How To Make Aquafaba (+ Canned vs Non Canned Experiment)
By now you've heard of the seemingly mysterious, miraculous ingredient that is aquafaba. But we get it, you still have some questions about this unique egg substitute.
Here's everything you need to know!
What Is Aquafaba, Exactly?
Nothing but a can of beans—quite literally.
While the name might sound fancy, like a high-end lotion or designer perfume, aquafaba is simply the name given to the viscous, jelly-like brine found in canned legumes such as chickpeas.
We know what you’re thinking—it didn’t sound that appealing to us either, at first.
Still, aquafaba has been considered a miracle ingredient for three main reasons: it’s incredibly inexpensive to make, it’s fat-free, and it can replicate the function and texture of eggs to absolute perfection.
Omelettes, French toast, pavlova, mousse, mayo, and much much more—aquafaba can get anything done just the way eggs can.
If you are living an egg-free lifestyle, you don’t know how good your baking can get until you’ve tried aquafaba. You’ll want to always have an emergency can of chickpeas always stored in your pantry!
The Origins of Aquafaba
So, how did aquafaba come about to dominate egg-free baking?
The history of this creative substitute is quite fascinating and rooted in online community effort.
Let’s go back to 2014, when in the very not vegan-friendly France, Joel Roessel begins experimenting with chickpea water to create beautiful foams. As his meringue recipe videos start wowing Europe, the United States catches wind of the latest plant-based innovation through a new Facebook group: Vegan Meringue – Hits and Misses. It is around this time that the term “aquafaba” is coined, standing as a loose Latin translation of water (aqua) and fava (bean).
This group effort was essential to get us to where we are today, and as more recipes were shared and more members started joining the experiment, vegan blogs and major publications alike were quick to catch up with the trend.
The story of aquafaba is truly a testament to the power of social media to connect and innovate the food industry!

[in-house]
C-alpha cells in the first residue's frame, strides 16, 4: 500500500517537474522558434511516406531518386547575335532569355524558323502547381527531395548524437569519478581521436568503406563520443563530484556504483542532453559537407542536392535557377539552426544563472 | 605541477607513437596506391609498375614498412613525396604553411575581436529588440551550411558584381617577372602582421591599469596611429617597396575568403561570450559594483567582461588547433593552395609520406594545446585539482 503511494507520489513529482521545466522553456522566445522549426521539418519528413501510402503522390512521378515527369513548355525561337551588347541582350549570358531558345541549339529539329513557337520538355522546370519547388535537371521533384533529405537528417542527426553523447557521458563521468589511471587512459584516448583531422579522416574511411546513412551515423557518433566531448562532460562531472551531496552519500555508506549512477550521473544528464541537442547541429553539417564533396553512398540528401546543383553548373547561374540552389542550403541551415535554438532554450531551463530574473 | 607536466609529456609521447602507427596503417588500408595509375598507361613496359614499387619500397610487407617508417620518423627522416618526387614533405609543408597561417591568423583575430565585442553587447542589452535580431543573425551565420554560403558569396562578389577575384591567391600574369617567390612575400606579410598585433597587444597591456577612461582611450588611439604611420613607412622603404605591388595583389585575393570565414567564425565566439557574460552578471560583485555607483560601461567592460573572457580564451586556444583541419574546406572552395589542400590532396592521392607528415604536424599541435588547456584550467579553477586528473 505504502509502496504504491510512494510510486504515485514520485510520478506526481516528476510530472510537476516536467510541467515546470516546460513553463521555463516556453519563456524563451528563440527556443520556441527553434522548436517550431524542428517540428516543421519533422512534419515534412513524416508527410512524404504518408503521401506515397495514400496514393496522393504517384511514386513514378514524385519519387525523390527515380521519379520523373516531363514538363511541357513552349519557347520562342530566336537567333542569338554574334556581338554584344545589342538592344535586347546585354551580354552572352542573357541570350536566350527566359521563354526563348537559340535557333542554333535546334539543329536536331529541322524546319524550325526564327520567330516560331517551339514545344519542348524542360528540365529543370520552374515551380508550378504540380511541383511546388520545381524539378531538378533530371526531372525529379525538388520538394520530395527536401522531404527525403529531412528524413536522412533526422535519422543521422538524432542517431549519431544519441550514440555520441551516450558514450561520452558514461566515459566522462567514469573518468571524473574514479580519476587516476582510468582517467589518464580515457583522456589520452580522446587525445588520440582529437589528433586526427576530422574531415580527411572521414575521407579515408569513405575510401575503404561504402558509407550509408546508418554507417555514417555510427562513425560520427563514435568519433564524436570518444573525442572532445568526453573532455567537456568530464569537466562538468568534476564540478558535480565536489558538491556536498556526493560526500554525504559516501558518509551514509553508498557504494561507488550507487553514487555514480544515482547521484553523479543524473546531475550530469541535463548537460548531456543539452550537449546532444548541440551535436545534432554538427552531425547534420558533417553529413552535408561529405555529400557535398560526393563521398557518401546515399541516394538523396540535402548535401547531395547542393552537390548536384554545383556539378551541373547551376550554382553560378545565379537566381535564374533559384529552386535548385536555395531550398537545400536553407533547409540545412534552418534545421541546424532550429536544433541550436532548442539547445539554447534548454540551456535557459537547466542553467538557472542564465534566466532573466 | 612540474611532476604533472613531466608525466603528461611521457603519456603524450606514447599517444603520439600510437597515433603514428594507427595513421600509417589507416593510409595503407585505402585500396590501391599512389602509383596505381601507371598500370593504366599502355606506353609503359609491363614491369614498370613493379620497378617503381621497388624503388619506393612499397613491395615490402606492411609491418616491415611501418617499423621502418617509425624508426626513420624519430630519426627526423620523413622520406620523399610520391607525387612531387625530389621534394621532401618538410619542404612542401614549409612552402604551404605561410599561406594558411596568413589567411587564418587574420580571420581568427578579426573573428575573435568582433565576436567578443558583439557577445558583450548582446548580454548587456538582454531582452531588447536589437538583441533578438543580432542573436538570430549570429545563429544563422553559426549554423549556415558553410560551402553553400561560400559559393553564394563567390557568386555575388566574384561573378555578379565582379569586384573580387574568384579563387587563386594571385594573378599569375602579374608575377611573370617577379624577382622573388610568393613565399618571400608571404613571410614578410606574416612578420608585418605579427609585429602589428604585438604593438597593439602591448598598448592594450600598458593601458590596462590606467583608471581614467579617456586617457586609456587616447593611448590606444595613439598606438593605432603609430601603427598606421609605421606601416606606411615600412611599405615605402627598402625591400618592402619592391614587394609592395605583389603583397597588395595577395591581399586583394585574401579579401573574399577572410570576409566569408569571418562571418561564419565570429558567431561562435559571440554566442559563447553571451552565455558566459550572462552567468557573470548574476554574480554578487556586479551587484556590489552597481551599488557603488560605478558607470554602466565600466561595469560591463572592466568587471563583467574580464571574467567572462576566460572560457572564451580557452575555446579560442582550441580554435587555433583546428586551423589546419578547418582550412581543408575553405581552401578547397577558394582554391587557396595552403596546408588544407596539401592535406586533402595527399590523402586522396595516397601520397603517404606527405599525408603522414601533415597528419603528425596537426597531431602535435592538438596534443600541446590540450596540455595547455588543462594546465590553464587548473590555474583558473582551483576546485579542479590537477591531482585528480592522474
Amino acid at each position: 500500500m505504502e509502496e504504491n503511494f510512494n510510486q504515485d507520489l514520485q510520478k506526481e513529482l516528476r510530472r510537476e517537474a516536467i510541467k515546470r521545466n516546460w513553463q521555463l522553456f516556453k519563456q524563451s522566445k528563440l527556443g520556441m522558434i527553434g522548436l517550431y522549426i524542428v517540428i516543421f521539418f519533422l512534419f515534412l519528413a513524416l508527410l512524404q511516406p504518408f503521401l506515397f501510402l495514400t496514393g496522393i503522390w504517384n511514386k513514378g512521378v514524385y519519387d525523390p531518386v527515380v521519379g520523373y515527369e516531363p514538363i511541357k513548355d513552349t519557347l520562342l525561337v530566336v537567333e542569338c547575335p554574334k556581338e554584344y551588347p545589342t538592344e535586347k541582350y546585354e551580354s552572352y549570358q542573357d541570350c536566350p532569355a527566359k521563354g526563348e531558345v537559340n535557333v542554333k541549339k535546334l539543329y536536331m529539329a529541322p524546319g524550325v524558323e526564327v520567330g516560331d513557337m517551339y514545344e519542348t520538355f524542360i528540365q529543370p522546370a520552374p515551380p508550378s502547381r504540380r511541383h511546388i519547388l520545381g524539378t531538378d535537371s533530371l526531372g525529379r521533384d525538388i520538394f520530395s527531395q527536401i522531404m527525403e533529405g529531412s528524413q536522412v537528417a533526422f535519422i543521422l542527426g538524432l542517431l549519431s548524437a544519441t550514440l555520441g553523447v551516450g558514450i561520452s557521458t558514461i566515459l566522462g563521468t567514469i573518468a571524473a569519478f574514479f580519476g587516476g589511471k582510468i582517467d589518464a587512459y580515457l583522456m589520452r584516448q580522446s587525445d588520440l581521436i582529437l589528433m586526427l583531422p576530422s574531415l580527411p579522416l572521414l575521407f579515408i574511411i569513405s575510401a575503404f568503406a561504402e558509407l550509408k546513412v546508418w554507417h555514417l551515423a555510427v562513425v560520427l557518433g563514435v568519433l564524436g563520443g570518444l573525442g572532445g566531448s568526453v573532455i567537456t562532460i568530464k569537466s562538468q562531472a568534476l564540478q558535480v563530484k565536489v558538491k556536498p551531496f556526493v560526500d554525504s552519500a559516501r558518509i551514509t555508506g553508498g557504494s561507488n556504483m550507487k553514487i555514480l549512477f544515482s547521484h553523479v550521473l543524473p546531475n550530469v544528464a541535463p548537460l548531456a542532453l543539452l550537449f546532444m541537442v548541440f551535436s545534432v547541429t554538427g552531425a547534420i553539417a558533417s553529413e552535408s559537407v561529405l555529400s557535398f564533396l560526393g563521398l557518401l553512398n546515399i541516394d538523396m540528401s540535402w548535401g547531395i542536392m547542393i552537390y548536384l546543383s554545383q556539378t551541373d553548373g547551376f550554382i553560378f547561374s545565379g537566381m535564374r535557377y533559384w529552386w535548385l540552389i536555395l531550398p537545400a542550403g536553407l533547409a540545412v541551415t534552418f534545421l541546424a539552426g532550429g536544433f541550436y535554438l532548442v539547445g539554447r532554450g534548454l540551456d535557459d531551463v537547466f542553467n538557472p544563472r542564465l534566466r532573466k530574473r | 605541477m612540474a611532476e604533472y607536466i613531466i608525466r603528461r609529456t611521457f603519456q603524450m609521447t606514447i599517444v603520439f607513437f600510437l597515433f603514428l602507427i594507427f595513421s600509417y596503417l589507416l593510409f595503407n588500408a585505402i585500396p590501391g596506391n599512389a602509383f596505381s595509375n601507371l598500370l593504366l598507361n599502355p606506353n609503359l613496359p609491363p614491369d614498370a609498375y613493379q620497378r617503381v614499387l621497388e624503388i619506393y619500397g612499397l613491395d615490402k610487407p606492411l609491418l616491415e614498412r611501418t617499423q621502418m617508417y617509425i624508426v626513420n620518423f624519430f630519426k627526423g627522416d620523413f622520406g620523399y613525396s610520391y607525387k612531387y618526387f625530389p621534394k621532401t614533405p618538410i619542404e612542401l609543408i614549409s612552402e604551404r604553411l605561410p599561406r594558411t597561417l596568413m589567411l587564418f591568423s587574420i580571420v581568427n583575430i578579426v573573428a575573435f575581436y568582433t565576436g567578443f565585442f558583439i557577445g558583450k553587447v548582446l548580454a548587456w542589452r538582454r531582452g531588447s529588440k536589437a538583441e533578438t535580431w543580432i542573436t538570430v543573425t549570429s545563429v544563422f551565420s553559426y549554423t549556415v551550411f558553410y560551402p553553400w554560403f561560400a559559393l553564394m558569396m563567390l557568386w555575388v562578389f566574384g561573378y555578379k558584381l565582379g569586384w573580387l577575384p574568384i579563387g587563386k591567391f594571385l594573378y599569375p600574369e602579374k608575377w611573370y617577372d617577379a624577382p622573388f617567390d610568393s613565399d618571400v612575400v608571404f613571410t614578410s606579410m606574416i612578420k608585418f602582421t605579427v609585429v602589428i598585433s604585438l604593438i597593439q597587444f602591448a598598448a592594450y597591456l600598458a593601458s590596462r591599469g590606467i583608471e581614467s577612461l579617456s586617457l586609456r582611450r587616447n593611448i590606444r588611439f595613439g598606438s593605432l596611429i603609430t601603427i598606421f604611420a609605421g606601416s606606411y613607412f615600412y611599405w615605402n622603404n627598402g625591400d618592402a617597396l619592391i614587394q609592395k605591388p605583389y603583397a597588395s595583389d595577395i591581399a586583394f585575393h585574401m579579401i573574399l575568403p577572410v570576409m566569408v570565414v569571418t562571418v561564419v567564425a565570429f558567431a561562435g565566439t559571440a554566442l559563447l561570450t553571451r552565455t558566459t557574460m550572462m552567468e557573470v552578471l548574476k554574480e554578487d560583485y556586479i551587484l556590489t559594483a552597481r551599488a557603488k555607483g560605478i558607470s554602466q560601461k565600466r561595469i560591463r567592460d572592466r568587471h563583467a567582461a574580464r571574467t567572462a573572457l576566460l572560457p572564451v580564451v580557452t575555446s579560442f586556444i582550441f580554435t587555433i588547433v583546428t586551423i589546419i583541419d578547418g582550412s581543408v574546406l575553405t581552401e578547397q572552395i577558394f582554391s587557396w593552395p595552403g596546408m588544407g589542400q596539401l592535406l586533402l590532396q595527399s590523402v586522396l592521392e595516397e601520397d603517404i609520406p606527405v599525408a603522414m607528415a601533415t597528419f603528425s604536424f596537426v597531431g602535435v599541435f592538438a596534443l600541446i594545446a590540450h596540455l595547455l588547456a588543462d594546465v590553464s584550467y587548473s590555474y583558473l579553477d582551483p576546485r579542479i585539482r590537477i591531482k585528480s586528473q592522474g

The Freshest Trend – Aquafaba’s Growing Popularity
Although the aquafaba buzz started to whisk up an online storm back in 2015, it’s truly conquered the web now, going well beyond food science and meringue experimentation alone.
Google searches for the unusual word have gradually increased over time, reaching their peak in 2020.
The figures seem to follow the increasing interest in the vegan lifestyle that has dominated the past five years, but the aquafaba phenomenon is not an exclusively vegan trend.
In fact, it has become a miracle ingredient for anyone wishing to avoid eggs for allergy reasons, for those seeking to reduce food waste in their daily lives, and for people looking to save a buck or two.
Types of Aquafaba and How to Use Them
If you’ve heard of aquafaba before, you probably have always thought of it as canned chickpea water.
Time to expand your bean water horizons!
Aquafaba can be made out of all sorts of canned beans, each with its own best recipe use. Here we list the most common varieties and what they are best suited for.
Undoubtedly the most common type of aquafaba, chickpea water owes its popularity to its subtle flavor, making it the perfect egg substitute for both sweet and savory recipes.
Aquafaba mayo is the best example of how canned chickpea water can be used to create a fluffy, light foam with just the right amount of saltiness. It’s simply the closest plant-based substitute for egg whites.
Canned chickpeas are also the most accessible canned beans for many, in terms of both price and availability. A can of chickpeas is definitely a staple that should always be in your cupboard!
White Bean Aquafaba
Although some people swear by chickpea aquafaba being the best egg-free baking substitute, there’s evidence pointing towards other bean waters working even better for specific recipes.
White bean aquafaba (from either cannellini or butter beans) has a more neutral taste than chickpea water, and while it might not make for the lightest fluff, it can be used as a binding agent in baking cakes or savory tarts.
White bean aquafaba is the perfect ingredient to use in spreads like vegan butter, or even dairy-free mozzarella!
Black Bean Aquafaba
Finally we have black bean aquafaba, quite distinct from the previous two varieties with its dark color and stronger taste.
Black bean water is best suited for chocolate-heavy recipes that will mask its color and complement the more intense bean flavor.